Guardian editorial: COALition forfeited right to govern

After “a decade of inaction on confected, time-wasting ‘climate wars’ for political” gain, scandal and indecency, the COALition should go!

The two men vying to be prime minister in the 2022 Australian federal election, Scott Morrison and Anthony Albanese. Photograph: Mick Tsikas/AAP / from the article

Editorial, 19/05/2022 from the Guardian

The Guardian view on the Australian federal election: say no to spin and inaction: Given the Coalition’s policy vacuum, Labor offers the best hope the country will be able to rise to the challenges ahead

Scott Morrison’s re-election pitch is built on a mirage – the false hope that the havoc of three years of fires, pandemics and floods is over and we are entering a “time of opportunity” when he can be a nicer version of himself and we, with a collective sigh of relief, can return to pursuing our personal aspirations.

But the pandemic isn’t over. More than 5,600 Australians with Covid-19 have died this year, more than twice the number who died in the previous 24 months.

And it exposed disturbing fissures in Australian society; the underfunded hospitals and public schools, the underpaid care workers, the shockingly inadequate aged care system, and the desperate need for an unemployment payment at a livable rate.

The polls tell us that many voters, disillusioned by [the choices between major parties], are turning to smaller parties and independents.

Some support the Greens, who are campaigning on ending new coal and gas projects, adding dental care to Medicare, offering affordable homes and abolishing student debt – instead of proceeding with the next round of personal income tax cuts.

Many have been inspired by the grassroots “voices of” independents movement, joining, with renewed hope that politics can be different, campaigns in the inner-city “teal” electorates and also in some seats in the regions. The teals have stared down increasingly hysterical criticisms from the Coalition that their election would cause chaos. (We would point to the demonstrated productivity of the last hung parliament elected in 2010.) If these independents, alongside the Greens, were to hold the balance of power in a hung parliament, Guardian Australia believes policy could be influenced for the better. [italics added]

Read the complete article….

Featured Image: Captain Humbug (A.K.A. Scotty from Marketing) showing the parliamentary puppet troop what it is all about behind his then PM, “Don’t be afraid, don’t be scared, it won’t hurt you. It’s coal.” With these words Australia’s Treasurer Scott Morrison taunted the Opposition, attempting to ridicule its commitment to renewable energy.” – Picture from The Conversation (15-02-2017). See also Katherine Murphy in The Guardian on 09/02/2017 for the live video — “Scott Morrison brings coal to question time: what fresh idiocy is this? What a bunch of clowns, hamming it up – while out in the real world an ominous and oppressive heat just won’t let up.”

Posted by William P. Hall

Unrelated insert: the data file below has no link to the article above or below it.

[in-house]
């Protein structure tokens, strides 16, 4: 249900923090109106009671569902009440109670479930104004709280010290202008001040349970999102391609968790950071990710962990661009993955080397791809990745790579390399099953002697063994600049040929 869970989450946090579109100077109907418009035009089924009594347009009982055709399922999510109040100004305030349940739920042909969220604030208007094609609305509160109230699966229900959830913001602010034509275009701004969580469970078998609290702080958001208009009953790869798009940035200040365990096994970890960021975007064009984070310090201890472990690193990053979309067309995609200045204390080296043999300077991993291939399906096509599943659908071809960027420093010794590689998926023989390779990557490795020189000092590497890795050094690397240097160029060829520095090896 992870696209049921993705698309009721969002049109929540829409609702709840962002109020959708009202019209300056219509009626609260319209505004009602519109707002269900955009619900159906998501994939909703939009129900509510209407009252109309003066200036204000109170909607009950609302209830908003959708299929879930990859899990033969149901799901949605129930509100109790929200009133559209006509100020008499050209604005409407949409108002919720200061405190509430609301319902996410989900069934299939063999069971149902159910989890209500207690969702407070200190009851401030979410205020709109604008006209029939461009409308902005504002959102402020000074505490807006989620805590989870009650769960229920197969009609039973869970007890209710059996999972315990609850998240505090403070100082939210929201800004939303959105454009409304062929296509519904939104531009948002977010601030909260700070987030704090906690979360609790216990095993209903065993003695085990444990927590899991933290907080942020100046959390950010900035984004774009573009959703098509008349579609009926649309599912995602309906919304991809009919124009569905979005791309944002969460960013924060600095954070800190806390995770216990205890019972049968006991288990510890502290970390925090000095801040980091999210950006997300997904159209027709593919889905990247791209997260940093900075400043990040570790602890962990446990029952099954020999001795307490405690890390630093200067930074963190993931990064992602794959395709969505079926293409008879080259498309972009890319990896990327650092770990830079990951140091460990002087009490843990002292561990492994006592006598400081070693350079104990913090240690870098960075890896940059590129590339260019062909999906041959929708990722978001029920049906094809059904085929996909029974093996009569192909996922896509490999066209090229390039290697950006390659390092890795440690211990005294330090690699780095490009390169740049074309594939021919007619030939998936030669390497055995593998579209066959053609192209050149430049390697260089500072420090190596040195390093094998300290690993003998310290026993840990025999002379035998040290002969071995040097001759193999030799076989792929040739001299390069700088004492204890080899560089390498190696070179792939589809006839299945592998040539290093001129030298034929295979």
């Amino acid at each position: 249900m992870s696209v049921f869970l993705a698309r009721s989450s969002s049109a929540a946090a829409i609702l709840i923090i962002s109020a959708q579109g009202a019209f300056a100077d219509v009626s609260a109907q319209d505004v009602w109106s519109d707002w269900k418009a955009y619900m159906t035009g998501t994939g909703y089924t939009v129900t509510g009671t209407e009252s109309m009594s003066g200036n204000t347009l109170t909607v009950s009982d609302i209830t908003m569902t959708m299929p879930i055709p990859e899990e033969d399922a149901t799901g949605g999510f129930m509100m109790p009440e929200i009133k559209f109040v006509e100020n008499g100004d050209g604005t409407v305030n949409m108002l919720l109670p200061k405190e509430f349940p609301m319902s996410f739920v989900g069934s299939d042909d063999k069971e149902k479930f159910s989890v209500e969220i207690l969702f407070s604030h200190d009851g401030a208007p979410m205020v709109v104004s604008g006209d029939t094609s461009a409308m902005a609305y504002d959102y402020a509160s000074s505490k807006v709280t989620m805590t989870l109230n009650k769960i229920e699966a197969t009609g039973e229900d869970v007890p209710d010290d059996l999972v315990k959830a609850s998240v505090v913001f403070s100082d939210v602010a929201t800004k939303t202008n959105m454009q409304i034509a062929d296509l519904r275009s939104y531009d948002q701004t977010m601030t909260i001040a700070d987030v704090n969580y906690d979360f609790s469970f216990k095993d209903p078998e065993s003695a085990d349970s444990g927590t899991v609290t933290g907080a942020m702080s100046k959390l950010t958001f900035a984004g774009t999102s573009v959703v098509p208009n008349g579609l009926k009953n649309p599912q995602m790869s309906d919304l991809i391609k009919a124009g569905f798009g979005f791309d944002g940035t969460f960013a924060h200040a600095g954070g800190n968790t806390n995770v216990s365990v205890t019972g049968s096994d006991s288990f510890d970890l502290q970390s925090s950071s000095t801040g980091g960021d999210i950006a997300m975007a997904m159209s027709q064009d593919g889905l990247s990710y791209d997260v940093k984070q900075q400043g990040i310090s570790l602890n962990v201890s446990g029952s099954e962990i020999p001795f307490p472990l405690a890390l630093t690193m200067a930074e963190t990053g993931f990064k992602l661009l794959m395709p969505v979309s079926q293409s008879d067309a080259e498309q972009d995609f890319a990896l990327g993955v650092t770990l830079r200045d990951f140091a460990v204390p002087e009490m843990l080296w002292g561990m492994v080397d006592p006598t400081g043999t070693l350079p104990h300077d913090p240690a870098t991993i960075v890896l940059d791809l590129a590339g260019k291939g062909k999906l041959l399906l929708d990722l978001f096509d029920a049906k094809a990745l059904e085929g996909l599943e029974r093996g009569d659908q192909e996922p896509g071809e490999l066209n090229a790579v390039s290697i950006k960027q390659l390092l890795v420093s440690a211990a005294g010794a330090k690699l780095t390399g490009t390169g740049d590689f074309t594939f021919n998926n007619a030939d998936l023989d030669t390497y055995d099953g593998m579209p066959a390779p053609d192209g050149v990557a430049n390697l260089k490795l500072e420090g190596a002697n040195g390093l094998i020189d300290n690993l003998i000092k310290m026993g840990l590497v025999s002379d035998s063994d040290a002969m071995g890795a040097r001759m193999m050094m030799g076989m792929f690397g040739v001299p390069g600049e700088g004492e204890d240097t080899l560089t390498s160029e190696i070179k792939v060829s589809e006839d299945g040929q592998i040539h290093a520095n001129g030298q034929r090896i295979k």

Some call me a 'climate scientist'. I'm not. What I am is an 'Earth systems generalist'. Born in 1939, I grew up with passionate interests in both science and engineering. I learned to read from my father's university textbooks in geology and paleontology, and dreamed of building nuclear powered starships. Living on a yacht in Southern California I grew up surrounded by (and often immersed in) marine and estuarine ecosystems while my father worked in the aerospace engineering industry. After studying university physics for three years, dyslexia with numbers convinced me to change my focus to biology. I completed university as an evolutionary biologist (PhD Harvard, 1973). My principal research project involved understanding how species' genetic systems regulated the evolution and speciation of North America's largest and most widespread lizard genus. Then for several years as an academic biologist I taught a range of university subjects as diverse as systematics, biogeography, cytogenetics, comparative anatomy and marine biology. In Australia, from 1980, I was involved in various activities around the emerging and rapidly evolving microcomputing technologies culminating in 2 years involvement in the computerization of the emerging Bank of Melbourne. In 1990 I joined a startup engineering company that had just won the contract to build a new generation of 10 frigates for Australia and New Zealand. In 2007 I retired from the head office of Tenix Defence, then Australia's largest defence engineering contractor, after a 17½ year career as a documentation and knowledge management systems analyst and designer. At Tenix I reported to the R&D manager under the GM Engineering, and worked closely with support and systems engineers on the ANZAC Ship Project to solve documentation and engineering change management issues that risked the project 100s of millions of dollars in cost and years of schedule overruns. All 10 ships had been delivered on time, on budget to happy customers against the fixed-price and fixed schedule contract. Before, during, and after these two main gigs I also did a lot of other things that contribute to my general understanding of complex dynamical systems involving multiple components with non-linear and sometimes chaotically interacting components; e.g., 'Earth systems'. Earth's Climate System is the global heat engine driven by the transport and conversions of energy between the incoming solar radiation striking the planet, and the infrared radiation of heat away from the planet to the cold dark universe. As Climate Sentinel News Editor, my task is to identify and understand quirks and problems in the operation of this complex heat engine that threaten human existence, and explain to our readers how they can help to solve some of the critical issues that are threatening their own existence.

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